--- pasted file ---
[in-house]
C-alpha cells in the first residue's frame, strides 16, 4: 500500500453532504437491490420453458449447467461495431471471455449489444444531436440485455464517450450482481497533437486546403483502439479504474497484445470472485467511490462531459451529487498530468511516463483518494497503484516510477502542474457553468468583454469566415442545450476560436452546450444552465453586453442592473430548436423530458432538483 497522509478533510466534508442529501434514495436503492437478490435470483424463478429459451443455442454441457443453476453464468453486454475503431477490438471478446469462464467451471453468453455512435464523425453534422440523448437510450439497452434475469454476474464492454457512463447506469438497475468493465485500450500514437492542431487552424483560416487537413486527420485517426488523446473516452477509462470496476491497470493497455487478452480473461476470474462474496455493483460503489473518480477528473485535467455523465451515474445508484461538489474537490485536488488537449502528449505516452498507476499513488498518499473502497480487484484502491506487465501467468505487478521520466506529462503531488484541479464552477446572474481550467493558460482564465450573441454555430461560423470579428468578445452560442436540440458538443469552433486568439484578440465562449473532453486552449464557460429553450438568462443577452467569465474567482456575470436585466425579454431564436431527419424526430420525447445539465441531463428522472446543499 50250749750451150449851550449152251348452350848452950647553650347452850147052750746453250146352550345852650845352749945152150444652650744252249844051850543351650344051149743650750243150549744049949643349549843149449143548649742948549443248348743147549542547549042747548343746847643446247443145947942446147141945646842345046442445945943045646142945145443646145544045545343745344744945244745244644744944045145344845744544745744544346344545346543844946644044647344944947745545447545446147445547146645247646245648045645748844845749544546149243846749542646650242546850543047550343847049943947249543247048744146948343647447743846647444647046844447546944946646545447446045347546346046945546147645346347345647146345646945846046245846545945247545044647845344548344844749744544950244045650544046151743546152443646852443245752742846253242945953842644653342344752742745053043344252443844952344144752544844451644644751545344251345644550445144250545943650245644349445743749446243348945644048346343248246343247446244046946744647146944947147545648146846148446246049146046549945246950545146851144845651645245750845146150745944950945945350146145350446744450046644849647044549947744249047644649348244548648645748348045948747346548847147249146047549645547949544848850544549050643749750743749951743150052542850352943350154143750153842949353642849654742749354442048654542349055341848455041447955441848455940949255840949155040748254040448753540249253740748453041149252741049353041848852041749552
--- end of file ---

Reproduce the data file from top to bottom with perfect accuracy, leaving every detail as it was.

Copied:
[in-house]
C-alpha cells in the first residue's frame, strides 16, 4: 500500500453532504437491490420453458449447467461495431471471455449489444444531436440485455464517450450482481497533437486546403483502439479504474497484445470472485467511490462531459451529487498530468511516463483518494497503484516510477502542474457553468468583454469566415442545450476560436452546450444552465453586453442592473430548436423530458432538483 497522509478533510466534508442529501434514495436503492437478490435470483424463478429459451443455442454441457443453476453464468453486454475503431477490438471478446469462464467451471453468453455512435464523425453534422440523448437510450439497452434475469454476474464492454457512463447506469438497475468493465485500450500514437492542431487552424483560416487537413486527420485517426488523446473516452477509462470496476491497470493497455487478452480473461476470474462474496455493483460503489473518480477528473485535467455523465451515474445508484461538489474537490485536488488537449502528449505516452498507476499513488498518499473502497480487484484502491506487465501467468505487478521520466506529462503531488484541479464552477446572474481550467493558460482564465450573441454555430461560423470579428468578445452560442436540440458538443469552433486568439484578440465562449473532453486552449464557460429553450438568462443577452467569465474567482456575470436585466425579454431564436431527419424526430420525447445539465441531463428522472446543499 50250749750451150449851550449152251348452350848452950647553650347452850147052750746453250146352550345852650845352749945152150444652650744252249844051850543351650344051149743650750243150549744049949643349549843149449143548649742948549443248348743147549542547549042747548343746847643446247443145947942446147141945646842345046442445945943045646142945145443646145544045545343745344744945244745244644744944045145344845744544745744544346344545346543844946644044647344944947745545447545446147445547146645247646245648045645748844845749544546149243846749542646650242546850543047550343847049943947249543247048744146948343647447743846647444647046844447546944946646545447446045347546346046945546147645346347345647146345646945846046245846545945247545044647845344548344844749744544950244045650544046151743546152443646852443245752742846253242945953842644653342344752742745053043344252443844952344144752544844451644644751545344251345644550445144250545943650245644349445743749446243348945644048346343248246343247446244046946744647146944947147545648146846148446246049146046549945246950545146851144845651645245750845146150745944950945945350146145350446744450046644849647044549947744249047644649348244548648645748348045948747346548847147249146047549645547949544848850544549050643749750743749951743150052542850352943350154143750153842949353642849654742749354442048654542349055341848455041447955441848455940949255840949155040748254040448753540249253740748453041149252741049353041848852041749552